Sasaki Partners with ILC to Pilot the Design Climate Survey
Reflections on our collective professional aspirations in the face of climate change
Written in collaboration with former Sasaki landscape architect Sourav Biswas and former Sasaki planner Justin Kollar.
At its core, the planning and design profession is optimistic. We are forward-looking and shape our built environment to anticipate a more just, sustainable, and resilient future. However, even as optimists, we have to come to terms with the reality that our planet is in the midst of an ecological crisis. Massive fires have engulfed communities in California, Siberia, and more recently Australia. Loss of arable land throughout the Middle East due to climate change has also played a role in instigating regional conflict and migration. Worsening environmental catastrophes such as when hurricane Harvey revealed the vulnerability of frontline communities in Houston, are likely to exacerbate in the face of climate change.
The term “Anthropocene” has recently entered the lexicon of many in the planning and design professions. Drawing from geological terminology, it describes our current epoch as one where human activity has pervasively and irreversibly altered the earth’s land, water, soil, and atmosphere. We respond to these challenges through our work on resilience and sustainability as a means to prepare human habitats to face increasingly harsh environmental hazards and shift our ways of building to reduce our carbon footprint. The politics of climate change have also reached our professional organizations. Recently, the ASLA and the AIA have endorsed the Green New Deal framework, the LAF inaugurated a New Landscape Declaration to promote action on climate change. The APA has taken positions on climate change by issuing a statement on the US withdrawal from the Paris agreement, and the ASCE released a list of policies addressing climate change.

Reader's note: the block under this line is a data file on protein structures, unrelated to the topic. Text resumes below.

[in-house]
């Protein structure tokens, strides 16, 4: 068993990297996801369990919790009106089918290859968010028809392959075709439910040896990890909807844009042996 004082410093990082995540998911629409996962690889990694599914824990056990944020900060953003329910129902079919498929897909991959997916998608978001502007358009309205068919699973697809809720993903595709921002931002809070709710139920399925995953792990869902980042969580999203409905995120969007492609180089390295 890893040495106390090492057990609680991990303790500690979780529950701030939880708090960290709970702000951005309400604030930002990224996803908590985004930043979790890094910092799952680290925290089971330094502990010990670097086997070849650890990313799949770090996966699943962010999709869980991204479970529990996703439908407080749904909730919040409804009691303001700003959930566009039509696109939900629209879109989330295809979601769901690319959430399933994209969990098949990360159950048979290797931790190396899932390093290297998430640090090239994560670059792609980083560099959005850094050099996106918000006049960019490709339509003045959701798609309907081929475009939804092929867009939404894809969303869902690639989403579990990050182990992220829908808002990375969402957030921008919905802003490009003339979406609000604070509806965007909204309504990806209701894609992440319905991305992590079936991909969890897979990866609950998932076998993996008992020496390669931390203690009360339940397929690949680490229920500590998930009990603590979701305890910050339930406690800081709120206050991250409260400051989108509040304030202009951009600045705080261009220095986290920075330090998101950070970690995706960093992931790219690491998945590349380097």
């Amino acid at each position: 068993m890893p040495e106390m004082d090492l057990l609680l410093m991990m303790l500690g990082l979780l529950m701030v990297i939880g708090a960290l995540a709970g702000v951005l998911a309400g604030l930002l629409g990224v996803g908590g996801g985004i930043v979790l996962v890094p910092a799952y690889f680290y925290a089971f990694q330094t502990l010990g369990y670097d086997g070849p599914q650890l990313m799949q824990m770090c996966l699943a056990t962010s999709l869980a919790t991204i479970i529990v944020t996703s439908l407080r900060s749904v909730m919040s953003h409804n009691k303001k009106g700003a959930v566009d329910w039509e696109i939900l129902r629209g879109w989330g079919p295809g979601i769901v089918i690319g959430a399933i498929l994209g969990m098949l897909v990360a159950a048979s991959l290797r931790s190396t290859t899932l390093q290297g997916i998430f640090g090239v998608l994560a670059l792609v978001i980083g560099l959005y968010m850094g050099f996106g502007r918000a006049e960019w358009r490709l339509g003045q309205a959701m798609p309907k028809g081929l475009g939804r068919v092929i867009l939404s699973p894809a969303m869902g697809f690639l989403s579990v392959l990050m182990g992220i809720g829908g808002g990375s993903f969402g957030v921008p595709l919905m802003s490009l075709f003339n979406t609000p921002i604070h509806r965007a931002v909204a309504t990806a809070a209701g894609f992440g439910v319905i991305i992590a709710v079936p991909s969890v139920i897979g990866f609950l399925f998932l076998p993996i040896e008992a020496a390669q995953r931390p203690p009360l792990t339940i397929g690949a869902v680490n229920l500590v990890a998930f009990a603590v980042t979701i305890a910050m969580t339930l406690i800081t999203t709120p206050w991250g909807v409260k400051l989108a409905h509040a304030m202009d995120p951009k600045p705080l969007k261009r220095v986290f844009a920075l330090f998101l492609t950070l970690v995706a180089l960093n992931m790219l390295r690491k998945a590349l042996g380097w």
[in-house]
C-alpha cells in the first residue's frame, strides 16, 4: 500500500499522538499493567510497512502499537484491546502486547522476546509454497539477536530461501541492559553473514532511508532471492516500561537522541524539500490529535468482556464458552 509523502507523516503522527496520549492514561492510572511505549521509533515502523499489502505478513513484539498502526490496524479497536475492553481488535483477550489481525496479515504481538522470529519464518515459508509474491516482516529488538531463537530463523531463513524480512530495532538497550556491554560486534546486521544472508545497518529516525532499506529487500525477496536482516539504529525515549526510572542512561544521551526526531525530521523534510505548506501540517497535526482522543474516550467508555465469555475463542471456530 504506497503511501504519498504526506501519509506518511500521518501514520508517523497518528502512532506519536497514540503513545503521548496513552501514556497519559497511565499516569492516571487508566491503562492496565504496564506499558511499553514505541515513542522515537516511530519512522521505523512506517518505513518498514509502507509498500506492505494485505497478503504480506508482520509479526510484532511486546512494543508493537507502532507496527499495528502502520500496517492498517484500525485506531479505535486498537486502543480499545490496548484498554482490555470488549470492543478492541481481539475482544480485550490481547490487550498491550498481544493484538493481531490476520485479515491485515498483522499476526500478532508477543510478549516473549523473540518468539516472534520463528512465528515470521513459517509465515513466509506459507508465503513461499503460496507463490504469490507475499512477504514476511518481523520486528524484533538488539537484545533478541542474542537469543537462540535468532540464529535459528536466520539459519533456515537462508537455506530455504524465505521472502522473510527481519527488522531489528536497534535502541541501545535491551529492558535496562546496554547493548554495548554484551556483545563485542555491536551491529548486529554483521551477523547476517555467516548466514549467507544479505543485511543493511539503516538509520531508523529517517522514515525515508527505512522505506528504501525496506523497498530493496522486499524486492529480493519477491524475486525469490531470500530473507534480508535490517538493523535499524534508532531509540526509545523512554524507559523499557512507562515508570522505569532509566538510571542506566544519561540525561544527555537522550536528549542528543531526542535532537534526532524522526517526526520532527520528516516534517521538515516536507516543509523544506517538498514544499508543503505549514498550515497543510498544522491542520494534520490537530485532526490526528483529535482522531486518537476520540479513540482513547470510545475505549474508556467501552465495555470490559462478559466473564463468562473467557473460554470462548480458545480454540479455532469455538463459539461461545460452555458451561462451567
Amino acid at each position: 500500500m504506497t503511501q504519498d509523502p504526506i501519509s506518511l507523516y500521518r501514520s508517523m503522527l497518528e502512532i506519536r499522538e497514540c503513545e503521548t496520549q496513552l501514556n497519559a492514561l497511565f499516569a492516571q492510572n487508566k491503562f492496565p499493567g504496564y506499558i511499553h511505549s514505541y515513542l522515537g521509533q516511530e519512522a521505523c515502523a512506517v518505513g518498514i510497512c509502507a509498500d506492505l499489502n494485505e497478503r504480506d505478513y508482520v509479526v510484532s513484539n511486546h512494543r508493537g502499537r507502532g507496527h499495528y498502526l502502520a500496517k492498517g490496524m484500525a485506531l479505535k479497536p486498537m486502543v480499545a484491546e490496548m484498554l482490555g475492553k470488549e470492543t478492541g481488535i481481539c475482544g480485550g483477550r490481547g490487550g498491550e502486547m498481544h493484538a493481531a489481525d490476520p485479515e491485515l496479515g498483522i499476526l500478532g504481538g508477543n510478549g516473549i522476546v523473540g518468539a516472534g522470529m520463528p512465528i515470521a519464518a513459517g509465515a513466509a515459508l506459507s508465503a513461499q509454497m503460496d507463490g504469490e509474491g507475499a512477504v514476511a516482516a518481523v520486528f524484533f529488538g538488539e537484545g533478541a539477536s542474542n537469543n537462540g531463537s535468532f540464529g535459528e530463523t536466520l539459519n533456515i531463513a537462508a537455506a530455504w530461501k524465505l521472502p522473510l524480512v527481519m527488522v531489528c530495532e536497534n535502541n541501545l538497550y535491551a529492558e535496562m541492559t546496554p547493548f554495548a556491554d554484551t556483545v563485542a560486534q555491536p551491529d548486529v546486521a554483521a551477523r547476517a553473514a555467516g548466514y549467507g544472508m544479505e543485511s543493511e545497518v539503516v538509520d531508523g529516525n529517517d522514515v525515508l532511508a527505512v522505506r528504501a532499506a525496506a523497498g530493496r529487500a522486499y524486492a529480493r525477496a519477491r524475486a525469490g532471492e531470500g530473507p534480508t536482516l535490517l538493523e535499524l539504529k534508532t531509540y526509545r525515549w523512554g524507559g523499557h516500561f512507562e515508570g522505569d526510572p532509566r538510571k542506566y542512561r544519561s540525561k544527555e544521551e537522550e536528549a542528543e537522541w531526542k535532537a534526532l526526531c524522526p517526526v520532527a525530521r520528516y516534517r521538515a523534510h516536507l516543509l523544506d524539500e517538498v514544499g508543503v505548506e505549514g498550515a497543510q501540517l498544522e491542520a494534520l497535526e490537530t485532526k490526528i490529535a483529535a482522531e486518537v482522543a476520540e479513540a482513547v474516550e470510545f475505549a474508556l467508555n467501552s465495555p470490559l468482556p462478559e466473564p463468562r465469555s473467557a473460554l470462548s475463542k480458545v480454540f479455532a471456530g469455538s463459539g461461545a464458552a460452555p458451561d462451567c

Drawing from our collective interest in the discursive and material issues of the Anthropocene, the International Landscape Collaborative (ILC) and Sasaki have piloted the Design Climate Survey. The survey seeks to assess our disciplinary positions, professional realities, and collective aspirations towards addressing climate change in the Anthropocene. As a multi-disciplinary firm working across diverse contexts and scale, Sasaki represents a microcosm of the greater planning and design profession, and provides an ideal laboratory to prototype this survey. Preliminary results from the pilot survey have already revealed a few key questions for reflection and are elaborated upon in this blog post.
Ultimately, the Design Climate Survey seeks to understand how planning and design professionals across the U.S. and the world perceive our role in addressing the threats of climate change and building an environmentally just future. With responses from thousands of professionals from around the world, this survey will offer an informed foundation upon which we redefine our value proposition, explore new practice models, expand our engagement, and cultivate meaningful collaborations.
As professionals, we largely work in cities: spaces with concentrated social and economic activity that are actively shaped by our built works, landscapes, and plans. Designers and planners have largely built their mandate by addressing the health impact of industrialization in our cities. But cities are sustained by “operational landscapes” that severely impact the health of the hinterland: expansive areas of agriculture, extraction, and logistics outside of the city proper, that have fundamentally transformed the planet in service of urbanization.